Tag Archives: Ferrari

Speed:Sport:Life News – An Immaterial Display Edition

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As is the usual case when one of the major auto shows rolls around on the calendar, the news for the week was completely dominated by the releases, unveilings and debuts at the Geneva Auto Show. Geneva, in particular, carries a certain cache about it, as not only does it engender lazy references to 1970′s rock music, but the city’s reputation for European luxury and prestige – not to mention Switzerland’s lack of presence in the automotive game – means that it is the auto show of choice for all the ultra-high-end hardware from the likes of Ferrari and Lamborghini, makers of less-famous but no less bespoke or impressive high-end European exotica like Koenigsegg and Spyker, and those that just wish to rub some of the magic sparkle that Geneva has on themselves.

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Geneva 2012: Ferrari F12 Berlinetta

This is the all-new 12-cylinder Ferrari F12 Berlinetta, which debuts at the 2012 Geneva International Motor Show next week.  This is the most powerful road going car that Ferrari has ever built, and is powered by a 6.3-liter V12 engine which produces 740-horsepower and 509 ft-lb of torque.  The mid-front engine layout of the F12 Berlinetta delivers power to the rear wheels by way of an extremely close ratio double clutch gearbox.

The F12 Berlinetta,which replaces the 599 in the Ferrari lineup, has been engineered to not only be more efficient but also more dynamic.  Ferrari engineers have designed an all-new spaceframe chassis that gives the F12 Berlinetta a lower center of gravity, a 20 percent increase in structural rigidity while shedding 70kg over the outgoing 599.  Ferrari says the fuel consumption has also been reduced by 30%, with CO2 emissions of just 350 g/km.

Using computational fluid dynamics to design the F12 Berlinetta, Ferrari has managed to boost downforce by an incredible 76 percent over the 599 while keeping the coefficient of drag at just 0.299.  Ferrari has managed this by using what they call the Aero Bridge which uses the hood to generate downforce by channeling air away from the upper part of the car and over the directing it to the flanks over the rear wheels.  Ferrari has also given the F12 Berlinetta Active Brake Cooling which opens guide vanes to the brake cooling ducts only at high operating temperatures to further reduce drag.

The result of all this engineering and efficiency is pretty damn impressive.  Ferrari says that the F12 Berlinetta will do 0-100 km/h in 3.1 seconds and 0-200 km/h in just 8.5 seconds.  Ferrari also says that the F12 Berlinetta laps their Fiorano test circuit a full 1 minute and 23 seconds faster than any other Ferrari road car.

We’ve got a full Ferrari F12 Berlinetta gallery and Ferrari press release after the jump to read about the other techno wizardry Ferrari have employed.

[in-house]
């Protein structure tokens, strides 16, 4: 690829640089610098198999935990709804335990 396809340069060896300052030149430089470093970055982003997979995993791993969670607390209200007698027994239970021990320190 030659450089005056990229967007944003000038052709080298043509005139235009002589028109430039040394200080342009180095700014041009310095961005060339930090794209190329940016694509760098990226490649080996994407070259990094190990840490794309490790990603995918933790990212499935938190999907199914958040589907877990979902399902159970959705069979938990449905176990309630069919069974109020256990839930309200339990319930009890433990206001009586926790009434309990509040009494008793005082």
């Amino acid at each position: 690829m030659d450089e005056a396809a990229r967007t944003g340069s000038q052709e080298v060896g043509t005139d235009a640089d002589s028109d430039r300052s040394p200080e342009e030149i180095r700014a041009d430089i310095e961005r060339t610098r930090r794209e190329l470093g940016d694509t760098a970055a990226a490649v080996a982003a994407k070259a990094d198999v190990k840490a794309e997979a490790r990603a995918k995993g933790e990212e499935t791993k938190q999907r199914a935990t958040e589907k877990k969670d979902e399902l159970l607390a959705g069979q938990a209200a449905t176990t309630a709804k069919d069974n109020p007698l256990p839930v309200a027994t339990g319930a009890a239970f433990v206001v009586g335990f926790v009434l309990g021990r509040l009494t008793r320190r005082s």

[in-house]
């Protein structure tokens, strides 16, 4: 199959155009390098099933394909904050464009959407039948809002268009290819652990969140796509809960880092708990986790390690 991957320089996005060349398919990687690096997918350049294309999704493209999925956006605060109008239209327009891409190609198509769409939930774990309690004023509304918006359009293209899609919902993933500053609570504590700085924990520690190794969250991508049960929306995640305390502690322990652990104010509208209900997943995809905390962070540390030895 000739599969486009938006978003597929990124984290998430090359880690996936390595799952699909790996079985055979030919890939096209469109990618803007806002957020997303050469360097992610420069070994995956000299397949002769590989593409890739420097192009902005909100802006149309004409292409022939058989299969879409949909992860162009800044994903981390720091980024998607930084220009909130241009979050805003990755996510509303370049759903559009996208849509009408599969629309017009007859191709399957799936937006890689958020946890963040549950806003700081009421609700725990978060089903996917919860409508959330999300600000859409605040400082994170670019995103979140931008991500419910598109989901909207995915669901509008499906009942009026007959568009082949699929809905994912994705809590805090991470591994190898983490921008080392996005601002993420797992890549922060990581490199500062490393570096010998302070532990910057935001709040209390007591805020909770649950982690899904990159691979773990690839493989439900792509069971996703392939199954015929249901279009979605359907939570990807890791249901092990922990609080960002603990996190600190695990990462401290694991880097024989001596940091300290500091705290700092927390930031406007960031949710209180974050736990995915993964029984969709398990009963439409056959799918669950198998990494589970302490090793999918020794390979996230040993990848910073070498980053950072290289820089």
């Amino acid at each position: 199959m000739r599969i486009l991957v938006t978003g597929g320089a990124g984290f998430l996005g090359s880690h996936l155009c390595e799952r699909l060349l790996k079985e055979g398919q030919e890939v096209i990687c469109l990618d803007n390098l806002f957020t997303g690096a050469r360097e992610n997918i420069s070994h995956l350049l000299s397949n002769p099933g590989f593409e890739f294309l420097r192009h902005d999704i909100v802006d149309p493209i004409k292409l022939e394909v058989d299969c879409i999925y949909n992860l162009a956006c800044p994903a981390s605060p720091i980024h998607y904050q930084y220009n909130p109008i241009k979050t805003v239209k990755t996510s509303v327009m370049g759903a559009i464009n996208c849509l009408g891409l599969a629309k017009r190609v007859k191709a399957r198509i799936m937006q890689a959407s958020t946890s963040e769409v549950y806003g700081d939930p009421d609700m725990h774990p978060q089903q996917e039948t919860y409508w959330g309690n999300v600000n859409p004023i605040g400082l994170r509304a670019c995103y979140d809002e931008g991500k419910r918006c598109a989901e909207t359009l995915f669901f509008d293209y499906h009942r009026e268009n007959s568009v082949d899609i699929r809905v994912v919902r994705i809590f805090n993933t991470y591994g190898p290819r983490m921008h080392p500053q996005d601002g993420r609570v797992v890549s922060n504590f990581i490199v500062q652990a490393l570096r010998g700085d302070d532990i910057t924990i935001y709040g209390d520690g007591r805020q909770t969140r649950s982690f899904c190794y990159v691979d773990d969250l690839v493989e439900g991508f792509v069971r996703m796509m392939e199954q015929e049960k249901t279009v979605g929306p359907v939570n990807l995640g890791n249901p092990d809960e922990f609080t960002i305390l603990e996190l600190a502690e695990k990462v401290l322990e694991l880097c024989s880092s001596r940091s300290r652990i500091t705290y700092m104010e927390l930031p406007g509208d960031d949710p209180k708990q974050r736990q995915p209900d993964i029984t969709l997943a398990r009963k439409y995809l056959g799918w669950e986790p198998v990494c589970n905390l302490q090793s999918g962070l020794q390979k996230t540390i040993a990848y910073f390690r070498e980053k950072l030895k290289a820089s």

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My Oil Brings All The Girls To The Yard: Pennzoil’s new Ferrari synthetic hopes to find a home under the hoods of a million Toyotas.

As first gigs go, it wasn’t that bad. From his secret lair beneath a hollowed-out volcano, SSL’s notorious Jack Baruth asked me to head to Las Vegas for a weekend. As a lifelong oval-track fan, I was on the plane before he had a chance to change his mind and send me to a minivan “first drive” instead. The trip didn’t disappoint; I had a chance to watch Kevin Harvick hammer out his thirty-fifth career Nationwide Series win, I saw and met a variety of celebrities of the NASCAR and non-NASCAR variety (see above photo) and I also attended a presentation on the new Pennzoil Ultra “full synthetic” motor oil.

The definition of “full synthetic” in the US is complex enough to rate its own Wikipedia page (and here it is) but all the information we could find indicates that Ultra is, in some or possibly all blends, a “Group III” synthetic. This means that, strictly speaking, it’s not a head-to-head Mobil 1 competitor. Ferrari has chosen the oil for factory fill, as Porsche did with Mobil 1 some time ago. However, oil formulations differ across national borders, so this doesn’t necessarily mean that the Pennzoil Ultra sitting on your AutoZone’s shelf is exactly the same stuff that is being poured into the 458 Italia.

The most interesting thing about Ultra, from my perspective, isn’t the Ferrari endorsement or the admittedly handsome packaging. Rather, it’s the explicit claim that the use of Ultra can prevent sludge formation and significantly clean existing sludge from engines. They’ve backed this testing with numbers, one oil-forum wonk to state that

“They improved the deposit control and improved the detergent system while retaining the very good Seq IVA performance. Throw in API SN and a Tbn of 13, and I think it’s an impressive oil. At least on paper. Specifications met are a good indication of quality. This oil has quality written all over it.”

As soon as we figure out what that means, we’ll let you know.

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2009 Petit Le Mans Wrap-Up

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Story by ALMS Communications
Photos by Zerin Dube

Franck Montagny and Stephane Sarrazin gave Peugeot its first American Le Mans Series victory on Friday, winning a weather-shortened 12th annual Petit Le Mans powered by MAZDA6. Race officials, citing hazardous conditions due to torrential rains that fell at Road Atlanta just past the four-hour mark, called the race at eight hours, 44 minutes running.

Peugeot’s two diesel-powered factory prototype coupes finished 1-2 with the pole-sitting 908 HDi of Pedro Lamy and Nic Minassian in second. The first of Audi Sport Team Joest’s Audi R15 TDIs placed third, the car driven by Allan McNish and Dindo Capello. The Peugeot-Peugeot-Audi finish mirrored the end result at the 24 Hours of Le Mans in June, and it ended Audi’s nine-year unbeaten streak at Road Atlanta.

“We only did three races this year,” Montagny said. “We missed Sebring by only 22 seconds, and it was a win for the Peugeot team at Le Mans and a win here. I think if we had a full time we really would have battled it out with the Audis.”